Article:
# What is ColorEqualSigns and how does one use it?

I'm setting up the SyntaxInformation for a package I'm writing and I'm struggling to understand what the "ColorEqualSigns" property is supposed to do, how one is meant to use it, and whether it works at all.

From what I can tell, it is meant to colour equal signs (i.e. =) red, in positions where it is likely that the intended operator is Equal, i.e. ==, instead of Set. This includes positions that normally take equations (like in Solve) or logical tests (like in Which). Is this a correct understanding of the expected behaviour?

However, I'm having trouble getting the Front End to reproduce this behaviour, both for my own functions and for the in-built ones.

For my own functions, code like

SyntaxInformation[f] = {"ColorEqualSigns" -> {1, 2}};
f[a = 1, b = 2, c = 3]


only marks the first one as an error:

To do the system-defined functions, one can get a comprehensive list by running

list = Select[
Table[
{symbol, SyntaxInformation[ToExpression[symbol]]}
, {symbol, Names["System*"]}]
, (("ColorEqualSigns" /. #[[2]]) =!= "ColorEqualSigns") &]


the output of which is nicely formatted by TableForm[{#1, {"ColorEqualSigns"} /. #2} & @@@ list].

And             All
DSolve          1   1
For             2   2
If              1   1
Implies         All
Nand            All
NDSolve         1   1
NDSolveValue    1   1
Nor             All
Not             All
NRoots          1   1
NSolve          1   1
Or              All
Reduce          1   1
Solve           1   1
SolveAlways     1   1
Which           Odd
While           1   1
Xor             All


From these, only If and While seem to work as intended. As a test, see the syntax colouring on the following:

And[a = 1, b = 2]
DSolve[y'[x] = y[x], y, x]
For[i = 0, i = 5, i++, Print[i]]
If[i = j, a, b]
Implies[a = b, c = d]
Nand[a = 1, b = 2]
NDSolve[y'[x] = y[x], y, x]
DSolveValue[{y'[x] = y[x] Cos[x + y[x]], y[0] = 1}, y, {x, 0, 30}]
Nor[a = 1, b = 2]
Not[a = 1]
NRoots[1 + 2 x + 3 x^2 + 4 x^3 = 0, x]
NSolve[x^5 - 2 x + 3 = 0, x]
Or[a = 1, b = 2]
Reduce[x^2 - y^3 = 1, {x, y}]
Solve[x^2 + a x + 1 = 0, x]
Solve[x^2 + a x + 1 = 0, x]
Which[a = 1, b = 2, c = 3, d = 4, e = 5, f = 6]
While[n = 4, n++]
Xor[a = 1, b = 2]


which render on my machine (MM 11.0.0, 10.3.0, 10.1.0 and 9.0.1 over Ubuntu) as

Note that e.g. the second equals sign in And[a = 1, b = 2] is not marked as erroneous, which is inconsistent with the rule "ColorEqualSigns" -> All in SyntaxInformation[All]. This is present at least since early 2013, as pointed out in this post.

Is this the intended behaviour?

• I am not a Wolfram insider so I cannot answer this question but it certainly doesn't appear to be working as intended. – Mr.Wizard Oct 28 '14 at 9:46
• Appears the same way on Windows. Probably a bug. – masterxilo Jun 17 '16 at 20:12

So I delved into this as part of a new effort to review things like SyntaxInformation, function templates, and so forth. Too early to say what will come of this, but feel free to send requests.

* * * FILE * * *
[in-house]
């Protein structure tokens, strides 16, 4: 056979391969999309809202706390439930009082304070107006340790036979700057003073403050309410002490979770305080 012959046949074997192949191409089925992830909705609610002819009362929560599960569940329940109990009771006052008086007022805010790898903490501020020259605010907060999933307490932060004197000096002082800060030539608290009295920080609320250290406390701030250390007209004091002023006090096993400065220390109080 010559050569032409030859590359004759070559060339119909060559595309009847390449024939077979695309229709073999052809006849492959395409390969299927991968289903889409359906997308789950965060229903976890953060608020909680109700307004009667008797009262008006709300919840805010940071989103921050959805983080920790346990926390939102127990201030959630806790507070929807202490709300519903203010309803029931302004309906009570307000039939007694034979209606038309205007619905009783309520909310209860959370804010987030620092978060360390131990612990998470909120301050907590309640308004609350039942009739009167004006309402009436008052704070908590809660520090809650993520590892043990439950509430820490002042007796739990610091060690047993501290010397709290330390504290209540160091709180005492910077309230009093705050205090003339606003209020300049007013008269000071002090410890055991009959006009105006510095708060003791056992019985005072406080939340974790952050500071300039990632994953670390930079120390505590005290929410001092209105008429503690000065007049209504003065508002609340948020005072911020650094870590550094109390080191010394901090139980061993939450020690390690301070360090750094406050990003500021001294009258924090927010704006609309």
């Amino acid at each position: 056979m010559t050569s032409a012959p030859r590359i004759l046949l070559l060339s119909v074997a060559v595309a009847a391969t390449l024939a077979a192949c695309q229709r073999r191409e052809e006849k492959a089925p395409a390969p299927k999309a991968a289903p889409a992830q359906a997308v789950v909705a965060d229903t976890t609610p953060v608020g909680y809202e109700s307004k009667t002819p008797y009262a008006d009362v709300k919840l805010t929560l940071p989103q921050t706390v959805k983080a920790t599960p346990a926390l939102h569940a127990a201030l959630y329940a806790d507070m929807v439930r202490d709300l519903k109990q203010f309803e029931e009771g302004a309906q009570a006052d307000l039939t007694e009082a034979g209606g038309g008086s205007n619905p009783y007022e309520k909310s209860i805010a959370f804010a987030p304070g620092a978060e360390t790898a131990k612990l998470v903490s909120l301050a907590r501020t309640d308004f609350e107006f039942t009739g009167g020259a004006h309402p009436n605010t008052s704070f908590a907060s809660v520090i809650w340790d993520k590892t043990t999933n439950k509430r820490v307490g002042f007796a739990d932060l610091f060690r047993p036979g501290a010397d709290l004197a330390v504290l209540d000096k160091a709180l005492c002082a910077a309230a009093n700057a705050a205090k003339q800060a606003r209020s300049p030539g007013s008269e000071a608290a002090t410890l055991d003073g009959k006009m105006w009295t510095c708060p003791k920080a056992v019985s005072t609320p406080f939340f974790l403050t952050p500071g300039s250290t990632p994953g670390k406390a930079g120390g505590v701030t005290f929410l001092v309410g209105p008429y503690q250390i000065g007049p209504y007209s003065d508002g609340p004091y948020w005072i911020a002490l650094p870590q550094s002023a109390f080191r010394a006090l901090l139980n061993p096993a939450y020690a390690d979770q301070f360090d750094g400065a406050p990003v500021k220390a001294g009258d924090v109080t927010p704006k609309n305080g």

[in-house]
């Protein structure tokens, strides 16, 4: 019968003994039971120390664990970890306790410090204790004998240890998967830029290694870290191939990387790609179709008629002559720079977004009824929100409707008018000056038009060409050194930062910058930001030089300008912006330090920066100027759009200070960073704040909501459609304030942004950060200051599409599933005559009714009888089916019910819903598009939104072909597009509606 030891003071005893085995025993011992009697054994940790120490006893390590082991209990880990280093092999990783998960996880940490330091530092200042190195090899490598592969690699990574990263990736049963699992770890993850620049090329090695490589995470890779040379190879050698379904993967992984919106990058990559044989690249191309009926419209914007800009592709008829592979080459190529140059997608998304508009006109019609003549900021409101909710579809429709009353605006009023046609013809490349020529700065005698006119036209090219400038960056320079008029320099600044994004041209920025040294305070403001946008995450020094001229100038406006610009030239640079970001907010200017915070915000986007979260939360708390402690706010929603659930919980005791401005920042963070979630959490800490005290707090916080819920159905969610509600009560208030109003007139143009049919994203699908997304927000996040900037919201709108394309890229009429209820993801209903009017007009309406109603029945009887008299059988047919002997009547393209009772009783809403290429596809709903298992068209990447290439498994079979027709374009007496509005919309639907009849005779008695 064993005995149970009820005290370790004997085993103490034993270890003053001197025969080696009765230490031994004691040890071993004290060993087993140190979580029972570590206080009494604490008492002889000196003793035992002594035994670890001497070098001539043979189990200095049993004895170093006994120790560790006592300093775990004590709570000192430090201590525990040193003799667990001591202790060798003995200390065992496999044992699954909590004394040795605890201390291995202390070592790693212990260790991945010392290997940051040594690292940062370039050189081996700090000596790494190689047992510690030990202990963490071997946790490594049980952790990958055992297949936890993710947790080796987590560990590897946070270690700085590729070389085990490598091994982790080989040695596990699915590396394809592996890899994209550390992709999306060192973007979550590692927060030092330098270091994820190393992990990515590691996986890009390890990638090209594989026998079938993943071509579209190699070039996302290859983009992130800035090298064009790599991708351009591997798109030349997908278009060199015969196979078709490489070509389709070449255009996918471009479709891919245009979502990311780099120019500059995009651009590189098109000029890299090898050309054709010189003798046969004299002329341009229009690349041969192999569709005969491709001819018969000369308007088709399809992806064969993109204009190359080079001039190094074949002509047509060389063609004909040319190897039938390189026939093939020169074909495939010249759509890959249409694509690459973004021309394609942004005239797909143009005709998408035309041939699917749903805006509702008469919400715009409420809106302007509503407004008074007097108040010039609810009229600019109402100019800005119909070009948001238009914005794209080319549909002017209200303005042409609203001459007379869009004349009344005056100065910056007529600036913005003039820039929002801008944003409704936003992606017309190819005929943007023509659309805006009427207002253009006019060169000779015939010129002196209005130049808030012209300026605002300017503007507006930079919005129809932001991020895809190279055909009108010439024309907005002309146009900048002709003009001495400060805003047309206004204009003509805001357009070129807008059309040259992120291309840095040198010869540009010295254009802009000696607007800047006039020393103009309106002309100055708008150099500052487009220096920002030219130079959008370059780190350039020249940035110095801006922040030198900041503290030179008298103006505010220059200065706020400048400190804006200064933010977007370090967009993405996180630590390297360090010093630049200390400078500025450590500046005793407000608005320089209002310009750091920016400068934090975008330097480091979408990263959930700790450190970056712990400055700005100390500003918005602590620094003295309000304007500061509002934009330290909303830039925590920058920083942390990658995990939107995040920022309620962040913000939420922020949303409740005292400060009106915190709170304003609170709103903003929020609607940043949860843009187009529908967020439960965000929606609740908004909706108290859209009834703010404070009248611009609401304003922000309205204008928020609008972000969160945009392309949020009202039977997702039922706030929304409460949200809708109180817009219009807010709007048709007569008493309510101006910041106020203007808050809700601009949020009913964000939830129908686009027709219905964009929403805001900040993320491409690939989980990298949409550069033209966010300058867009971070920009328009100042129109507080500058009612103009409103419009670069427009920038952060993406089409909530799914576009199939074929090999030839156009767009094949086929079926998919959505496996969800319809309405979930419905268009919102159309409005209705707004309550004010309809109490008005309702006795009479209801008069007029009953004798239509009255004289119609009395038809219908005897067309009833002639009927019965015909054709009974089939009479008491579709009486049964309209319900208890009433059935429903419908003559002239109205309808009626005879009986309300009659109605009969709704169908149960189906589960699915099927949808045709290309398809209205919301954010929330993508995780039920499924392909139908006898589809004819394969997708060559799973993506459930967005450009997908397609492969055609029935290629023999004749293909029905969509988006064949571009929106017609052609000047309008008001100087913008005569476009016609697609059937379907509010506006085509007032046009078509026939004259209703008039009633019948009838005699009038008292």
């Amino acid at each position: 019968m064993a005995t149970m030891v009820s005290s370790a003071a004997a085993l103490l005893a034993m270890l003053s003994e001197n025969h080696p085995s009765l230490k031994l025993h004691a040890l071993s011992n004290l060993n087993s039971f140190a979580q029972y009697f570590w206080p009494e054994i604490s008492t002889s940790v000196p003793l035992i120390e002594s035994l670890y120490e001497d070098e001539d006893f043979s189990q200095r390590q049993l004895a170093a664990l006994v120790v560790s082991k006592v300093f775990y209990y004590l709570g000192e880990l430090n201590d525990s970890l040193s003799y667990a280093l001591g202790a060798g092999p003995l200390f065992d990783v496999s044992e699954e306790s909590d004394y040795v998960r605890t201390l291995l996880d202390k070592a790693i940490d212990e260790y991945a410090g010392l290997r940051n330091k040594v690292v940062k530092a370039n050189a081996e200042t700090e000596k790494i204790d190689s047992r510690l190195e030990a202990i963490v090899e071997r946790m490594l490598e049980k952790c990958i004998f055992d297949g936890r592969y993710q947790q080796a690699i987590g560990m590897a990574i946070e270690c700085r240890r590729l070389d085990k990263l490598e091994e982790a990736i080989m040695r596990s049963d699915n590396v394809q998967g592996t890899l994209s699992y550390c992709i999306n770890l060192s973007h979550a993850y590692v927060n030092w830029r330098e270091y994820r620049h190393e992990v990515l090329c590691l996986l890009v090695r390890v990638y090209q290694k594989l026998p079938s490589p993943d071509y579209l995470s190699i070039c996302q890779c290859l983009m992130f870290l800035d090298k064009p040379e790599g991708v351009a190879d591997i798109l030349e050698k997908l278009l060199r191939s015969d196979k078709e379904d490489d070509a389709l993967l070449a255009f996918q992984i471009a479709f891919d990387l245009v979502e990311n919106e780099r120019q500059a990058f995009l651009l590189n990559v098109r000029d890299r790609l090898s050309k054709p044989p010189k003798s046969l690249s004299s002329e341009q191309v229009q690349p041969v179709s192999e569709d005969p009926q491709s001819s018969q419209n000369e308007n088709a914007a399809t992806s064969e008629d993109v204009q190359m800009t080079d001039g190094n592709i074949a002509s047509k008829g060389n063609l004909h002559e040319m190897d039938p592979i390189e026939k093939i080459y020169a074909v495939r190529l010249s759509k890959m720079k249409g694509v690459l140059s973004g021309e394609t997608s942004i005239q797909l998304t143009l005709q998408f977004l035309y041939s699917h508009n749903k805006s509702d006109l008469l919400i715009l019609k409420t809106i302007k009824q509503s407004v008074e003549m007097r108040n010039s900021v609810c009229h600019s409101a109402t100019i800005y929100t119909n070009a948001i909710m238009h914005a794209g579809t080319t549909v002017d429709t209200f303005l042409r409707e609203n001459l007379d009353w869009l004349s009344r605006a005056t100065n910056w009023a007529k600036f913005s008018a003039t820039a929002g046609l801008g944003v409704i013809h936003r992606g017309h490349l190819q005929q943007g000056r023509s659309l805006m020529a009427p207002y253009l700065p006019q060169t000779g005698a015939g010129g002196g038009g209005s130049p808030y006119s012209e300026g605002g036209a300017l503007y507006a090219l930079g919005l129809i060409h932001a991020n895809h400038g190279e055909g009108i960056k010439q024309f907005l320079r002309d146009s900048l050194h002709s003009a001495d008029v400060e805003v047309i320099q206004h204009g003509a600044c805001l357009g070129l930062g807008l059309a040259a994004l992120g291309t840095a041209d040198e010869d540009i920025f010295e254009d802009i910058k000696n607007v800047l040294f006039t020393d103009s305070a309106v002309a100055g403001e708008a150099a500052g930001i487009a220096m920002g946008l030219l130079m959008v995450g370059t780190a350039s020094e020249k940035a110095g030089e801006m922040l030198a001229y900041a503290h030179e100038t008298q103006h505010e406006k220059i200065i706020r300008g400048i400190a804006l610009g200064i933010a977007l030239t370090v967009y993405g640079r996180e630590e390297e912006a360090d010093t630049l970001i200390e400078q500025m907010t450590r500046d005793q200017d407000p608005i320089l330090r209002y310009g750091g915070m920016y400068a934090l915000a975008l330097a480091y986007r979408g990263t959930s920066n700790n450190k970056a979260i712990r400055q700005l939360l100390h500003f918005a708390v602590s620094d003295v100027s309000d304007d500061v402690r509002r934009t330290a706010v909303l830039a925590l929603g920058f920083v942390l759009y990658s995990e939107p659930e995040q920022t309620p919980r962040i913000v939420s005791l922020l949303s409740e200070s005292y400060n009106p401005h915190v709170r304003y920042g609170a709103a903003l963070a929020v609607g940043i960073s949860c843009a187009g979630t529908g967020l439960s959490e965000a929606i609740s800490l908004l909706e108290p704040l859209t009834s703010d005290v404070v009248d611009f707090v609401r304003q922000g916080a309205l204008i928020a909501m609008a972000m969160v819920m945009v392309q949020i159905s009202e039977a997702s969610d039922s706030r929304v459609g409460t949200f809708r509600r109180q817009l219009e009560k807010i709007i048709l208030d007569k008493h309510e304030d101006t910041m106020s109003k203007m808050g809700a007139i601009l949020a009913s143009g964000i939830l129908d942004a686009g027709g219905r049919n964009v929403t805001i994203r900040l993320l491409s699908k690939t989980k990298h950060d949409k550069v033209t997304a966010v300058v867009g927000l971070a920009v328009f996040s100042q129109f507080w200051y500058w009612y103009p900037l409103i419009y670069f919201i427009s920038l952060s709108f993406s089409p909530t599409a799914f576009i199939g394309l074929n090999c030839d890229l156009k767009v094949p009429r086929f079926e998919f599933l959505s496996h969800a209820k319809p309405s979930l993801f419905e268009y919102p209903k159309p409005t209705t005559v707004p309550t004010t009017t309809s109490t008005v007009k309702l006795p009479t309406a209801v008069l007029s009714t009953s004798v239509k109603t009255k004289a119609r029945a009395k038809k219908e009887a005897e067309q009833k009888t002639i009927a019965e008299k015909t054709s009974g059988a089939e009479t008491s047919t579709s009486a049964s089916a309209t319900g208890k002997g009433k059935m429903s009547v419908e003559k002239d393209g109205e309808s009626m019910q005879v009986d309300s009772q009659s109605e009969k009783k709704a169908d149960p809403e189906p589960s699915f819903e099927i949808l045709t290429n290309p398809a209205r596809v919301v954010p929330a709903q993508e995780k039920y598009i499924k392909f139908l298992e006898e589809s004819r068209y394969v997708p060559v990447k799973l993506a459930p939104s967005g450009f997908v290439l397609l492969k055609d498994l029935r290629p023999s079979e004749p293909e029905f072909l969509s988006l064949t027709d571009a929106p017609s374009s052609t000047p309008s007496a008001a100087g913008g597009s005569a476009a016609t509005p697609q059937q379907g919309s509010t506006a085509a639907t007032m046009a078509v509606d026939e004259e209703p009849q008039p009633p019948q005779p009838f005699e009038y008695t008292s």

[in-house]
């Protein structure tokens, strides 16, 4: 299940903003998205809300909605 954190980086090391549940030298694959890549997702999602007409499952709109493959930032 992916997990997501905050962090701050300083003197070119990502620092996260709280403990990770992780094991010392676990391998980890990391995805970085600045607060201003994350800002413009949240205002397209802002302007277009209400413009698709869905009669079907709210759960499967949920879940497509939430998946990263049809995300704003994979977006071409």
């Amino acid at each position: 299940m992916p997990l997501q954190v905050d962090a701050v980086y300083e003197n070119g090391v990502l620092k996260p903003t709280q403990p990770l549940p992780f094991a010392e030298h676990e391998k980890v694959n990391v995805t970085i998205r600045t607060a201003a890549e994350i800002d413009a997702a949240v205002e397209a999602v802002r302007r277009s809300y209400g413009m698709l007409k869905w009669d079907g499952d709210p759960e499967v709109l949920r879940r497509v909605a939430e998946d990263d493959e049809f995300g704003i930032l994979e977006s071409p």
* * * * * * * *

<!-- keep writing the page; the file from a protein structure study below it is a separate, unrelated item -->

As for the specific issue of "ColorEqualSigns". First, how it's supposed to work. The allowed values (currently) are

All
None
Odd  (* see below *)
Even (* see below *)
pos_Integer
{minpos_Integer,maxpos_Integer}


All of these (are supposed to) have the more or less obvious meanings. But I've identified mutliple issues I have reported internally.

1. The FE is expecting the values SystemOdd and SystemEven, but of course there are no such symbols. Probably just an oversight when first created--these should have been OddQ and EvenQ. Nobody noticed since only one function uses these values, namely Which. I would recommend just unprotecting Which and putting SystemOdd as a workaround, except for:
2. For some reason, the coloring is only active in the first argument. So if your spec includes the first position, you'll see it there, but not elsewhere. If the spec doesn't include 1, you won't see it anywhere. This is obviously a bug. It's a bit embarassing it wasn't noticed internally earlier.
3. The coloring requires that the LHS be a single token. Compare the appearance of Solve[x^2 + a x + 1 = 0, x] and Solve[0 = x^2 + a x + 1, x]. This is arguably not a bug if you think of this feature descending from things like If[test,...]. If[x=0,...] is valid syntax which will quietly do the wrong thing in all cases. If[x^2+2x+1=0,...] will give you a message. Still, I feel this is not keeping with the spirit of this option and I have reported this as a bug.
4. It doesn't enter lists and check equal signs inside. It's certainly a limitation, but it's not obviously wrong. And certainly, how many levels down does it check? Is it worth the development cost and/or performance cost? I'm not saying it wouldn't be nice to do this (I would like it), but this definitely more in the "feature request" than "bug fix" category.

So now it is reported and might actually be fixed. I can't say when, will the first is obviously easy, I don't know enough about the code to even guess at the difficulty of the others. I'll try to keep this updated as I get news.

• It's good to see this one getting done attention =). – Emilio Pisanty Oct 10 '17 at 22:49